In a commitment to balance and honesty, which are two great aspects of fine wine I might add, this post picks up where yesterday's left off. Namely, at the assumption that vintage can tell you more about how a specific sort of classified wine will evolve than the wine's vineyard. Although a valid statement, it could be more balanced and honest. Here goes...
I came up with yesterday's conclusions after taking notes on a 2002 Chinon and a 2002 Chablis, each one produced from a less-than-prestigious (strictly generic) terroirs within their respective appellations.
Drawing these conclusions made me think of my old friend Fred (from France) who smartly announced that he preferred a grand cru as he contemplated the wine list of Villejuif pizzeria in the outlying suburbs south of Paris. You might say, well Fred, who wouldn't prefer a grand cru? But what would you prefer it to? Would you prefer it to an inexpensive Rosso di Montalcino from 1997? After all, it's no 97 Brunello or anything. But going for the greatest prestige does have its downsides.
A) We couldn't afford it, and even if we could, B) would we want grand cru with pizza? Wouldn't a generic bottle from a landmark vintage, say 2001 along the shores of the Mediterranean -- Languedoc to be precise -- be a wiser choice?
Yes. I thought so then and I thought so yesterday. But now today... now I'm not so sure.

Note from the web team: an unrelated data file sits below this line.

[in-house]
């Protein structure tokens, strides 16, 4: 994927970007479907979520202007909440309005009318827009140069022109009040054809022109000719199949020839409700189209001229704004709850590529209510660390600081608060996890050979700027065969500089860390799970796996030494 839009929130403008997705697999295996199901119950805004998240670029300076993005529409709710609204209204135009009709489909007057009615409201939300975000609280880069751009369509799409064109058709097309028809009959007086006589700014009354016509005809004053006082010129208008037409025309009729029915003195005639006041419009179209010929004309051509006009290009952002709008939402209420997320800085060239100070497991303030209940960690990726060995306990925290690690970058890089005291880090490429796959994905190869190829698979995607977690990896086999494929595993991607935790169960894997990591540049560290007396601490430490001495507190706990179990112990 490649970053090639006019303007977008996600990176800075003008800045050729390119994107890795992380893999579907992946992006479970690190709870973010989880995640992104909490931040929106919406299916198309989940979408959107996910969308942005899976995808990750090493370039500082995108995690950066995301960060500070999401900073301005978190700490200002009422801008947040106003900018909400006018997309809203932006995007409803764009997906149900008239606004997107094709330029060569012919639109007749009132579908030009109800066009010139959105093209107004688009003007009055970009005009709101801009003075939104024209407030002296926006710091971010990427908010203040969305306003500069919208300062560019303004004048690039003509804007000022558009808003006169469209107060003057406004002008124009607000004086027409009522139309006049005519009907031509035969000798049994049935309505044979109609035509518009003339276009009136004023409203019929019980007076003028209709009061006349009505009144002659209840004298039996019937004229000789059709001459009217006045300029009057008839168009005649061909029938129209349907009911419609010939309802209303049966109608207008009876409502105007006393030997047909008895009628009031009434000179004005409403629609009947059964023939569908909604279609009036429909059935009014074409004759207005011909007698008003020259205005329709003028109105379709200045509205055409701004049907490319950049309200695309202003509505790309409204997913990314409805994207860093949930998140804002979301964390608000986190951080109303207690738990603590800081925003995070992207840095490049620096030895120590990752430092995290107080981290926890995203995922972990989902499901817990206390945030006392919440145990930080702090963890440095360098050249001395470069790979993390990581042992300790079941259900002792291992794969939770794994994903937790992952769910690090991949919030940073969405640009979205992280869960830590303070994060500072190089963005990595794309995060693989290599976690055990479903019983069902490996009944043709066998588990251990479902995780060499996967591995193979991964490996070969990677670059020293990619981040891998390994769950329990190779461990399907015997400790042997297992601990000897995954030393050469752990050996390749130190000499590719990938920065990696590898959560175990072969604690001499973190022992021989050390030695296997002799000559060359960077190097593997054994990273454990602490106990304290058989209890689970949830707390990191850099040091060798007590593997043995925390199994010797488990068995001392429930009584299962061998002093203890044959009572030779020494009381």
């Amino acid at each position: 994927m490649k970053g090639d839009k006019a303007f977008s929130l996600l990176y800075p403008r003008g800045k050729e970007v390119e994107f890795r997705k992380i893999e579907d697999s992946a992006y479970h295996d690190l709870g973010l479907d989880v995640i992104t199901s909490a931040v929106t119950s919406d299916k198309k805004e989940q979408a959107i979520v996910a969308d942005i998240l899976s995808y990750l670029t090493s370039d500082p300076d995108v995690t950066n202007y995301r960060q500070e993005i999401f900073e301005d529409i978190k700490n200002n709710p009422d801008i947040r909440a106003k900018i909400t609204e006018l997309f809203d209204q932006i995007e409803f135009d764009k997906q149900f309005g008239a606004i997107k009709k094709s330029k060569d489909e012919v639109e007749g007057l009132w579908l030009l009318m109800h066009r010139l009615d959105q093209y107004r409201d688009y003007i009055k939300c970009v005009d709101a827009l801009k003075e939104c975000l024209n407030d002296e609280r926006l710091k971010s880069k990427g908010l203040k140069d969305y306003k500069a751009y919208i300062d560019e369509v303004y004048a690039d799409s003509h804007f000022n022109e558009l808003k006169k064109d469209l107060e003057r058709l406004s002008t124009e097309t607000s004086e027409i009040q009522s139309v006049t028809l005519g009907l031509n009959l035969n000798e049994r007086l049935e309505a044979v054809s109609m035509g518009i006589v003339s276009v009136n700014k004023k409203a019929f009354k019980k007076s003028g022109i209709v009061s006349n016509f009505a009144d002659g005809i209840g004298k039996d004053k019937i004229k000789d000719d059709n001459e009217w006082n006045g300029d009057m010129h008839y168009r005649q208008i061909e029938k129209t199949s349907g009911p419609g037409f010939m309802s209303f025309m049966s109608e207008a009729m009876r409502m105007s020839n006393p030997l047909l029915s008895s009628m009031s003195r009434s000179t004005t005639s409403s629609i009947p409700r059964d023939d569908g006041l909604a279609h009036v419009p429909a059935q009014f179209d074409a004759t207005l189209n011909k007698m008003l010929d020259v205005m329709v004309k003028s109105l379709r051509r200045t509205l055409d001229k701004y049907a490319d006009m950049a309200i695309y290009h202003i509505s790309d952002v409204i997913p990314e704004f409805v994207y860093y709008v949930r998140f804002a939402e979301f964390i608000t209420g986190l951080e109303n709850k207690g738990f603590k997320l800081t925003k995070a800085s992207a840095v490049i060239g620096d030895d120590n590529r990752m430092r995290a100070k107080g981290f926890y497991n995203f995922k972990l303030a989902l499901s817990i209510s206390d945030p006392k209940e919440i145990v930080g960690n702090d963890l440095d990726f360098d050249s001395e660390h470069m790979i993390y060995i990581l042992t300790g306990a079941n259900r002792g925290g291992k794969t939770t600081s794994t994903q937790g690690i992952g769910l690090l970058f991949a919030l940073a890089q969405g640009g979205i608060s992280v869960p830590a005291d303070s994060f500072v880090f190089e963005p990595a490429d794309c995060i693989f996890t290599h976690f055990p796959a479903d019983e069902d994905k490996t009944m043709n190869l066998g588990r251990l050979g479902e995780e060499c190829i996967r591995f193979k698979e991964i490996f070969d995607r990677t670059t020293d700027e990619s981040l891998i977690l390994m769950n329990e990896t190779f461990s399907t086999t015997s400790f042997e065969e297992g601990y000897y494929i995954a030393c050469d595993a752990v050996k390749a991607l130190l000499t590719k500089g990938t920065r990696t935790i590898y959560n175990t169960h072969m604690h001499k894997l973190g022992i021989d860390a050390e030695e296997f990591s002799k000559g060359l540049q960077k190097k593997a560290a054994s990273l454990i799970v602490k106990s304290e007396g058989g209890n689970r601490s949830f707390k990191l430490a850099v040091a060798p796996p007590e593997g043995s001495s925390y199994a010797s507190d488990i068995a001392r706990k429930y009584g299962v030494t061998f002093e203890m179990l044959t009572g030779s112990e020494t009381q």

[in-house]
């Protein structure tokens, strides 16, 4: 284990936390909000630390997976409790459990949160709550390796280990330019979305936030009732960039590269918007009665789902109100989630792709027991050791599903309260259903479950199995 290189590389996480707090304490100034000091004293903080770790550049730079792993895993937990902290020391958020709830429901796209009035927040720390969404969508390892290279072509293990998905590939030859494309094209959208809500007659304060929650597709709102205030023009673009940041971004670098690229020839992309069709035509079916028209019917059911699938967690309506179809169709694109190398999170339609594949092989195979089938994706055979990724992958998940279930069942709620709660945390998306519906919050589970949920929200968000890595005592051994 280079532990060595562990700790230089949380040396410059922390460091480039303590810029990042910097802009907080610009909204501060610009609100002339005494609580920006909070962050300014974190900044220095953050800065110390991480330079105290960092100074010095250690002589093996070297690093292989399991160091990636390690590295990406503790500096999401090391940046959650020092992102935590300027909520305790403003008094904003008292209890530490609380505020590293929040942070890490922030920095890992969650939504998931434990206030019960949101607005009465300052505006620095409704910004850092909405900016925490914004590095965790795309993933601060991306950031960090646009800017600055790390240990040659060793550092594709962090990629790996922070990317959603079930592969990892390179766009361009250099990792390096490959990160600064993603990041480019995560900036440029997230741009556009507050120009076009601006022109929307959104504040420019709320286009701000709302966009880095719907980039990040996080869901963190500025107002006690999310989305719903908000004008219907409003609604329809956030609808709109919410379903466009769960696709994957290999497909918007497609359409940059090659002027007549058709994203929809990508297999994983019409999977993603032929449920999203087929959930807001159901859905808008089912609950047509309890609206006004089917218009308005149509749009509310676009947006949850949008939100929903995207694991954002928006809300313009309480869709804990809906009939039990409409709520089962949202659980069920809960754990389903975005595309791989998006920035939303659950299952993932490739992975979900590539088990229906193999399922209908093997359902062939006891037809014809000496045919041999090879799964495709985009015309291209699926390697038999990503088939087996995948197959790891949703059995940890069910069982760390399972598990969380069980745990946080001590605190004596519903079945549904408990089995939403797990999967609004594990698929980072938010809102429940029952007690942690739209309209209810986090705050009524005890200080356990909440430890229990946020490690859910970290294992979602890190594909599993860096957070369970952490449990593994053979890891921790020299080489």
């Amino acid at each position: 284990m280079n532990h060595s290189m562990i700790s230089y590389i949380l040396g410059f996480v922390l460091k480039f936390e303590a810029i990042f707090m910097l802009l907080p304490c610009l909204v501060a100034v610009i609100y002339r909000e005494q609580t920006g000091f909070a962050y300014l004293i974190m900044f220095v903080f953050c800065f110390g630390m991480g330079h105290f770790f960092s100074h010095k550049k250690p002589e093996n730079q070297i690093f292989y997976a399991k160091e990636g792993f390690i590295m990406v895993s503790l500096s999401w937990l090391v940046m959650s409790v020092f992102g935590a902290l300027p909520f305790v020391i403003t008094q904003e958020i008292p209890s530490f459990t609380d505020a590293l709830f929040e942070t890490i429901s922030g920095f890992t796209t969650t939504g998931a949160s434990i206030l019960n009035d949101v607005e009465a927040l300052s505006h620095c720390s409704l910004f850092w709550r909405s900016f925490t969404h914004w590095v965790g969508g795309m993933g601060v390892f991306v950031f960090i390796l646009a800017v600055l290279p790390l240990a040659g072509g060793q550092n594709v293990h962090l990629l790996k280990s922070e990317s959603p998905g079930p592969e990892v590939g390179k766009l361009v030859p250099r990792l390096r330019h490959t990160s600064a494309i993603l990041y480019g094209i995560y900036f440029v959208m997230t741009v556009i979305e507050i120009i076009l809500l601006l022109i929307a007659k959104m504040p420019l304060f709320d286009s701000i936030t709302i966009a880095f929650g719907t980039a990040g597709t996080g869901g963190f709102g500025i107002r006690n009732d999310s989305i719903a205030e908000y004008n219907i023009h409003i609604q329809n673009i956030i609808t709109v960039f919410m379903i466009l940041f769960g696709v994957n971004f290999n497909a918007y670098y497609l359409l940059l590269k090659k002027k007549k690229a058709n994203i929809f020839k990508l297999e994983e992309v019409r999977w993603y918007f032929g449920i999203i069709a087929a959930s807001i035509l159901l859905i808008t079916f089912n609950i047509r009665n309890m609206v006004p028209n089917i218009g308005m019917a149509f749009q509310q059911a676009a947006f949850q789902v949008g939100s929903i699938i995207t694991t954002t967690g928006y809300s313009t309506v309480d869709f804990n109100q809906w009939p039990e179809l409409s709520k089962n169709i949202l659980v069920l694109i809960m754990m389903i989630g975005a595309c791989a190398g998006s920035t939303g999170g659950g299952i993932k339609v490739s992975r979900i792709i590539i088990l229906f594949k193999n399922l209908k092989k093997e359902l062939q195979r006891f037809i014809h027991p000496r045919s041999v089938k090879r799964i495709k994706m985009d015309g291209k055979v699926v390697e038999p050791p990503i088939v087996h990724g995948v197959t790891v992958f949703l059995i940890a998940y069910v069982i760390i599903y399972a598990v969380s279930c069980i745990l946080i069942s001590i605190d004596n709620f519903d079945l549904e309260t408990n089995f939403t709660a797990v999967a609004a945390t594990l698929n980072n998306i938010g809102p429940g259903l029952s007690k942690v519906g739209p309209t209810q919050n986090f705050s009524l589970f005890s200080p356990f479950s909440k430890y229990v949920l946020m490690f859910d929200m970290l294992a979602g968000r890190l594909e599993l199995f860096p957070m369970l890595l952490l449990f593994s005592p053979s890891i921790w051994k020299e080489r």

I love AOC Coteaux du Languedoc wine and it really shone in the year 2001. I loved the trusty Famille Jeanjean product called Château Valoussière, which is definitely what I would consider a value wine, in practically every vintage I tried. The 1998, 1999, 2000 -- I admired them all immensely. You would assume the 2001 version would be the cherry on top of the cake.
But it wasn't. It was average. Perhaps even below average. As if the winemakers were dealing with yields off a strange new tract of land that made wines paling in comparison to even lesser vintages. It seemed to show that provenance trumps vintage. This wine wasn't necessarily evolving at all, despite its timely credentials. I opened in mid-way through 2006. I likely should've opened it long ago. Vintage chart be damned!
Château Valoussière Coteaux du Languedoc 2001 (pictured above) - Not as memorable as previous vintages which is a particularly disappointing thing to say for any 2001 Languedoc, even one priced at $14. **